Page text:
Many times, new political and practical ideas on the ethical improvement of societal interactions and political regulation are quickly marked “infeasible” by opponents and critics, often to be met in turn by an argument of “ought implies can.”
In this workshop, our expert first explored the distinctive senses of “feasibility,” giving a plausible account of the slogan “ought implies can”, and thus dealt with ethics and justice, “taking people as they are” (or as they can potentially be).
This included the claim that we often do not even know what people can do or be (for example, what institutions they can sustain) – and indeed, we often lack direct evidence of such sustainable feasibility because the institutions that embody, for example, non-racist or non-gender-biased requirements are relatively new and they may well fail to constitute direct evidence of sustainable feasibility. Nevertheless, justice can still push people to reform even if there is some uncertainty about whether the reforms are feasible.
Our expert presented and discussed his approach to solving the feasibility problem. He argued that an apparent inconsistency exists between (a) contexts in which actors cannot modify a practice that they believe (correctly) is unjust and (b) contexts in which the infeasibility of people behaving a certain way involves modifying what people believe justice can require of them.
His main claim was that the first context involves feasibility as achievability, and the second involved feasibility as sustainability. Justice requires us to do things that we have the capabilities to sustainably do, and the apparent inconsistency is eliminated if these different senses of “feasibility” are understood to be involved in the different contexts.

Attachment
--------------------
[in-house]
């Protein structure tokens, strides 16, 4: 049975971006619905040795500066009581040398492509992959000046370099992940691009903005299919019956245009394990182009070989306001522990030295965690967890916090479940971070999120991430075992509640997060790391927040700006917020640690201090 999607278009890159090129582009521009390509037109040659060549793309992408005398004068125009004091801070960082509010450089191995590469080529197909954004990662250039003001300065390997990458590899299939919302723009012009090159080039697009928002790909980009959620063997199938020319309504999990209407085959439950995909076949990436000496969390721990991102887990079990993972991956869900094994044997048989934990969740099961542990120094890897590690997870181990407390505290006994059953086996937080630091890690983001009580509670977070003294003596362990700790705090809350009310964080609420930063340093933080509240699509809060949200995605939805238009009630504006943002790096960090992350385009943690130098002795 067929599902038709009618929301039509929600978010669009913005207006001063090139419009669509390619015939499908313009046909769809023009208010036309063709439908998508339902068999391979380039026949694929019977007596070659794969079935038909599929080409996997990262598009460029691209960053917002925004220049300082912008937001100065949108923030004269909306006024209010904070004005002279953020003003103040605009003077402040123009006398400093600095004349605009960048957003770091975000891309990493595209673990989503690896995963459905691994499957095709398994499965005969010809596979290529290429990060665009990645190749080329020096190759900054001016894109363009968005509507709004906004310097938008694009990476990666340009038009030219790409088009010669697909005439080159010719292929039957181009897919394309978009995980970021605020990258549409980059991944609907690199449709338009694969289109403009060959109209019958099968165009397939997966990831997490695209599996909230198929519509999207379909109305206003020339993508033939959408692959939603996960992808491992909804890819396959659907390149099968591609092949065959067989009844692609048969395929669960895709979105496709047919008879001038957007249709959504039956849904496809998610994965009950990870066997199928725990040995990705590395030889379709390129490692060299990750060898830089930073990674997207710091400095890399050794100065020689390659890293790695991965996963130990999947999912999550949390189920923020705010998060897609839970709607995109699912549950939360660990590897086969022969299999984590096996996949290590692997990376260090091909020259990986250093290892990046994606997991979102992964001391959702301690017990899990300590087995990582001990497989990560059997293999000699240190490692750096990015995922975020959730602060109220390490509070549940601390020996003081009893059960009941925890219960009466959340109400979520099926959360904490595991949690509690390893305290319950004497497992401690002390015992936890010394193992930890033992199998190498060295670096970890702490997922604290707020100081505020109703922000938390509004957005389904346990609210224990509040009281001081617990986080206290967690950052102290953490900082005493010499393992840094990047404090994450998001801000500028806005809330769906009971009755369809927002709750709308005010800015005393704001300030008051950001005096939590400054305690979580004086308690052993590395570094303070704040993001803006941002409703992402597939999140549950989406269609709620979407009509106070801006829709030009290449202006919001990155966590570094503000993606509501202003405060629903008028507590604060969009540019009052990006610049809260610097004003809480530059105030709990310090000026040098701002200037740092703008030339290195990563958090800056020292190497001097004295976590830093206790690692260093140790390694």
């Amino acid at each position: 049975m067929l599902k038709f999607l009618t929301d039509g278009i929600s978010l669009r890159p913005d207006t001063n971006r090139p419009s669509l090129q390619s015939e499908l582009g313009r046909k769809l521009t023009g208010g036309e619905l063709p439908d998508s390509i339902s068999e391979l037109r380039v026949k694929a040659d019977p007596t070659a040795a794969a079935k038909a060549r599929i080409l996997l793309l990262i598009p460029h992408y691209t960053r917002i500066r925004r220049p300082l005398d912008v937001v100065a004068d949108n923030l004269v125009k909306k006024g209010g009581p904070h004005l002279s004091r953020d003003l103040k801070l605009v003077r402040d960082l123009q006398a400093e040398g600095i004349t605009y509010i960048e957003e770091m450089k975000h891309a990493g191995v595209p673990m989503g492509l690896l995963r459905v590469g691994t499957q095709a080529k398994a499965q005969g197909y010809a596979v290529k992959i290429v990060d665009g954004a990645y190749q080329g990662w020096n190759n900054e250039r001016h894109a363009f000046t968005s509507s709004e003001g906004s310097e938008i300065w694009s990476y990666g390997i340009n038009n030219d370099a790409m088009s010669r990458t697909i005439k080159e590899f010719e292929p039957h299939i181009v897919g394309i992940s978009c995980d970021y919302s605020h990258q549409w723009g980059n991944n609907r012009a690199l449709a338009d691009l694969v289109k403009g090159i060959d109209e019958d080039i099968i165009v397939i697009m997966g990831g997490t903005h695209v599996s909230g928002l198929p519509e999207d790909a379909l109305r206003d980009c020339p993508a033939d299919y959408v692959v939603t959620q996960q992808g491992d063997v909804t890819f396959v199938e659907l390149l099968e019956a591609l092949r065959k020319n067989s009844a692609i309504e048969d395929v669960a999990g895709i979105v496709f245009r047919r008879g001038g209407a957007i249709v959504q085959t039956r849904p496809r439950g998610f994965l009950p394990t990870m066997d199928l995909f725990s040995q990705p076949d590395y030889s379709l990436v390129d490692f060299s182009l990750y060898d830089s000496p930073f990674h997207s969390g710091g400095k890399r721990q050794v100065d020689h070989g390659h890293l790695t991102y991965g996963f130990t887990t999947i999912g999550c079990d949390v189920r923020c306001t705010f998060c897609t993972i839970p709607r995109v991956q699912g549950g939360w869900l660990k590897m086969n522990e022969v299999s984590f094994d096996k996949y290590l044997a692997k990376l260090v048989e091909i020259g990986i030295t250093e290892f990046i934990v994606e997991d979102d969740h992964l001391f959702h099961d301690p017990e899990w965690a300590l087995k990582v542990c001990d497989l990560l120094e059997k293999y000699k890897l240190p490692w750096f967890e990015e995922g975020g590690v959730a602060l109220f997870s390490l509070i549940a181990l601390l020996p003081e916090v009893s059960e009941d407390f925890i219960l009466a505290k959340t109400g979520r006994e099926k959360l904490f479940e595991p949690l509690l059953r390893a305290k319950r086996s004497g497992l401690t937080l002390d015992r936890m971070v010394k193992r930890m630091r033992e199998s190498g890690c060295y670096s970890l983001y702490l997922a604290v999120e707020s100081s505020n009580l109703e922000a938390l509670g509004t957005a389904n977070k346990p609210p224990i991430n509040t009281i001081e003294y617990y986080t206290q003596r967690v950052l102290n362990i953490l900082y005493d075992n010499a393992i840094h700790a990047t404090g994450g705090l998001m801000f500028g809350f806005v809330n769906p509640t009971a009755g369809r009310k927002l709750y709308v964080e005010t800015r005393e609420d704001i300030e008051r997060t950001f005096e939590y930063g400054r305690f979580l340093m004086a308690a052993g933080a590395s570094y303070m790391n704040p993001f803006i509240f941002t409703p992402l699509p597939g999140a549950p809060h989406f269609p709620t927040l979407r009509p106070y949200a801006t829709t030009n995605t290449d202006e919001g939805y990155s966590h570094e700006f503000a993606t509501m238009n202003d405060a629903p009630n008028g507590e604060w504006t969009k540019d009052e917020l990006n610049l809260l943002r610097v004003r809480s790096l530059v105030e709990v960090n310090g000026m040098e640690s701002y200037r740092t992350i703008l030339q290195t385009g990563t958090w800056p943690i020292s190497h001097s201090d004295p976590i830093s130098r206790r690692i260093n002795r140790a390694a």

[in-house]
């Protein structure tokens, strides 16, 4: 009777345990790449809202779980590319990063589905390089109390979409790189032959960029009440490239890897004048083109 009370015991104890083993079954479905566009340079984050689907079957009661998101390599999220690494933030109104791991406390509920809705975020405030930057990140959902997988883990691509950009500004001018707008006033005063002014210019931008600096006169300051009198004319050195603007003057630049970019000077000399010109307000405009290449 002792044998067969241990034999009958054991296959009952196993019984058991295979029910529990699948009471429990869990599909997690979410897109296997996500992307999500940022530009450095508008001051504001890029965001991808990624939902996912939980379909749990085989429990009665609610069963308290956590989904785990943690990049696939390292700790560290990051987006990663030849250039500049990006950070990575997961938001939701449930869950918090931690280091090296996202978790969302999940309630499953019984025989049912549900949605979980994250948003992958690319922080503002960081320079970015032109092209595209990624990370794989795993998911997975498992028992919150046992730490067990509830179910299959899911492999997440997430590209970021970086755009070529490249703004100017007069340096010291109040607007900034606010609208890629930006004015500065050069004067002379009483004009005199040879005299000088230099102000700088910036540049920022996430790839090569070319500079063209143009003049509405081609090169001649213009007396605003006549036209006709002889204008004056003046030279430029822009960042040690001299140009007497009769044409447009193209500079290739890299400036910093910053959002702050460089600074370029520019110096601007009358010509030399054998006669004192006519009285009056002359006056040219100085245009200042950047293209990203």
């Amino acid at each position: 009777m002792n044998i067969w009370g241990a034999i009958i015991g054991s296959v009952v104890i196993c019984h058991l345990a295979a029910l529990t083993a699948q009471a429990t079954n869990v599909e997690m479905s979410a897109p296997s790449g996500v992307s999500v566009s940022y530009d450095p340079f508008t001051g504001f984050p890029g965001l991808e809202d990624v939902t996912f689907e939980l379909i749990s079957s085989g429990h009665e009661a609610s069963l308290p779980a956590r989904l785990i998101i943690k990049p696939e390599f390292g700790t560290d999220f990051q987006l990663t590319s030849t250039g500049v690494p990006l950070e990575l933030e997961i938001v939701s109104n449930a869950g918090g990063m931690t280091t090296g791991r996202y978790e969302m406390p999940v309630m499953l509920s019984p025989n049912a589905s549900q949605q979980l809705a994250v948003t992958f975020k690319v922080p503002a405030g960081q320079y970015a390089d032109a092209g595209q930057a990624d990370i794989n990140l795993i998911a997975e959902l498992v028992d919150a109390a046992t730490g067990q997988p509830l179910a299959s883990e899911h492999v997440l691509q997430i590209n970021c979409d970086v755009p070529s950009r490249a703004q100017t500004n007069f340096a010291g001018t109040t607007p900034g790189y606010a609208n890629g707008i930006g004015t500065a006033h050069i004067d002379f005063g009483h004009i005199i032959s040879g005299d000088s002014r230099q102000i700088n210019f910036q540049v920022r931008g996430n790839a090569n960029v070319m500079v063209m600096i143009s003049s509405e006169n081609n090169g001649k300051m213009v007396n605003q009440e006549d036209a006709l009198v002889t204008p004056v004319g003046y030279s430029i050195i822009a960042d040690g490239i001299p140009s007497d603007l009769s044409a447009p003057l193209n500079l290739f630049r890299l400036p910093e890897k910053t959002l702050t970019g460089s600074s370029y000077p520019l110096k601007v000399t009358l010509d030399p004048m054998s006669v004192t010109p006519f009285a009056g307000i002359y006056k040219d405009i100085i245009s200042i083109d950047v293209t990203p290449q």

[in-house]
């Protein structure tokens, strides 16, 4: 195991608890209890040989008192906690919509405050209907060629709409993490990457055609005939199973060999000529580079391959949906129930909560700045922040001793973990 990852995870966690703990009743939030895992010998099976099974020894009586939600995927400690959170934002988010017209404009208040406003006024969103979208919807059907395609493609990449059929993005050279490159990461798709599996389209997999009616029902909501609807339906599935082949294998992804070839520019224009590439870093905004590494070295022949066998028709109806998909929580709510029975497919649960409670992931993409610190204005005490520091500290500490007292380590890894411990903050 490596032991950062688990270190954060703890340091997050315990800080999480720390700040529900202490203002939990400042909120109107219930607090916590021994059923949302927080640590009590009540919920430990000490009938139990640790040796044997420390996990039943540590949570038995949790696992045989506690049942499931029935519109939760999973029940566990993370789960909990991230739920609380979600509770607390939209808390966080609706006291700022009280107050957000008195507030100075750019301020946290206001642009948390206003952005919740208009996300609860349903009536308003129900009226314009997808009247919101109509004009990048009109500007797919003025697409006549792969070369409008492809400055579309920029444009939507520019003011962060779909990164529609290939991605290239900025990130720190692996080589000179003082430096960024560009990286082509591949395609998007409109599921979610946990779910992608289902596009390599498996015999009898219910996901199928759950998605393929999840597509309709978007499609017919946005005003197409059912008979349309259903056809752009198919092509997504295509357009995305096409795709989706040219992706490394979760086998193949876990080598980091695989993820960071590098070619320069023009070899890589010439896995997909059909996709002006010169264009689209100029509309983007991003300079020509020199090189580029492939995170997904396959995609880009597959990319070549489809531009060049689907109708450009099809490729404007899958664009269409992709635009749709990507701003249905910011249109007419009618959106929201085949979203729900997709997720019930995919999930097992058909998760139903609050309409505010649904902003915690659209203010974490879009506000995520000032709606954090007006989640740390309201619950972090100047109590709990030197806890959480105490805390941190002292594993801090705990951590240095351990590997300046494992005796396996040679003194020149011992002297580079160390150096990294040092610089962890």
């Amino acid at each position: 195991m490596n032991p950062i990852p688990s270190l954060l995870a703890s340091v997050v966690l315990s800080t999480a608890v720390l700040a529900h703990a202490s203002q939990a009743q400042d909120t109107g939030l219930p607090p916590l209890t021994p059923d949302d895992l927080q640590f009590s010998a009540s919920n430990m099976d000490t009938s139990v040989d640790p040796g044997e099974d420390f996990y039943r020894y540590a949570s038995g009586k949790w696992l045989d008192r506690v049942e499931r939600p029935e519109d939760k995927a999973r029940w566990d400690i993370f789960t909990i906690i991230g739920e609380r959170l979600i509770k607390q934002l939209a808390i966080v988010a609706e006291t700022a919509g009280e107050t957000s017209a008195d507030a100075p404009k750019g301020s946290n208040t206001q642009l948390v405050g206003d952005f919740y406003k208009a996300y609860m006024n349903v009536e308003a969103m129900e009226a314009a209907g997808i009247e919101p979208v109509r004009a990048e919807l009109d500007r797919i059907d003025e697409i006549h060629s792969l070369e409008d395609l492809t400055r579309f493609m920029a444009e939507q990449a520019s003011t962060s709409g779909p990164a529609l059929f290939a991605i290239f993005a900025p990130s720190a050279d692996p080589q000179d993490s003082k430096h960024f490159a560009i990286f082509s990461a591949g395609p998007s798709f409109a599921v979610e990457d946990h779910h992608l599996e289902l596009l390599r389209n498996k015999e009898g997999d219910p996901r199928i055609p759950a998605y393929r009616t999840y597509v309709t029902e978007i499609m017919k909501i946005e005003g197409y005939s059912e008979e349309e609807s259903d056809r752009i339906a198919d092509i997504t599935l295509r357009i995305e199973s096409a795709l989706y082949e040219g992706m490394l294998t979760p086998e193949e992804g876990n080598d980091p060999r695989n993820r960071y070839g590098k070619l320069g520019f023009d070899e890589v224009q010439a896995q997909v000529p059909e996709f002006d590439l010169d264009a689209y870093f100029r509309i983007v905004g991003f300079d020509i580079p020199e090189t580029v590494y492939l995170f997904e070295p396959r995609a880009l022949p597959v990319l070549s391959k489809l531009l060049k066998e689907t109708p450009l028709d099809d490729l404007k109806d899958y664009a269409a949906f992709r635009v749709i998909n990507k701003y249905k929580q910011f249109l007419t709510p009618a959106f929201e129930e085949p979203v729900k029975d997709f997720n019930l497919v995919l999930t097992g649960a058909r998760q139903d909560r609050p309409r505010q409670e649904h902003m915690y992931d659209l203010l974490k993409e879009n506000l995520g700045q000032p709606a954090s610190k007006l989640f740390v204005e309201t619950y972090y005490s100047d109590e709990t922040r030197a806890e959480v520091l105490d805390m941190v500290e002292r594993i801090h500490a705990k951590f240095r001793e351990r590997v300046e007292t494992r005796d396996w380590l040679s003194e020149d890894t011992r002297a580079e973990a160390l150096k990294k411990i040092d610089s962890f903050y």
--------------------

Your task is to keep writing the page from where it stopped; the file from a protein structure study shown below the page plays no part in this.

October 20th, 2015
10.00 a.m. – 1.00 p.m.
ceres, Universitätsstr. 91, 50931 Cologne
Norman Daniels is Mary B. Saltonstall Professor and Professor of Ethics and Population Health at Harvard School of Public Health. He is one of the leading experts world-wide in the field of the philosophy of science, ethics, political and social philosophy and medical ethics and has published over 150 articles in anthologies and numerous internationally high-ranking journals such as Isis, Philosophy of Science, Journal of Philosophy, Philosophical Review, Ethics, Philosophy and Public Affairs, Journal of Political Philosophy, Journal of Medicine and Philosophy, Bioethics, AJOB, JAMA,
New England Journal of Medicine, British Medical Journal, Lancet, Hastings Center Report, Health Affairs, Nature Medicine, WHO Bulletin and others.
His books include Just Health Care (Cambridge, 1985); From Chance to Choice: Genetics and Justice (Cambridge, 2000; with Bruce Kennedy and Ichiro Kawachi); Is Inequality Bad for Health? (Beacon Press, 2000); and Setting Limits Fairly: Can We Learn to Share Medical Resources? (Oxford, 2002; 2nd edition 2008; with James Sabin). His Just Health: Meeting Health Needs Fairly (CUP, 2008) is a sequel to Just Health Care and integrates his work into a comprehensive theory of justice for health. His current research focuses on adapting the "benchmarks of fairness" for use in less developed countries (WHO Bulletin, 2000, 2005), and developing fair process for priority and limit setting decisions about
resource allocation in various settings, including the new Mexican health insurance plan (Health Affairs 2003, Lancet 2005).
A member of the Institute of Medicine, a Fellow of the Hastings Center, a Founding Member of the National Academy of Social Insurance and of the International Society for Equity in Health, he has consulted with organizations, commissions, and governments in the U.S. and abroad on issues of justice and health policy, including for the United Nations, WHO, and the President's Commission for the Study of Ethical Problems in Medicine.
To find out more about our Expert visit his personal homepage at Harvard School of Public Health.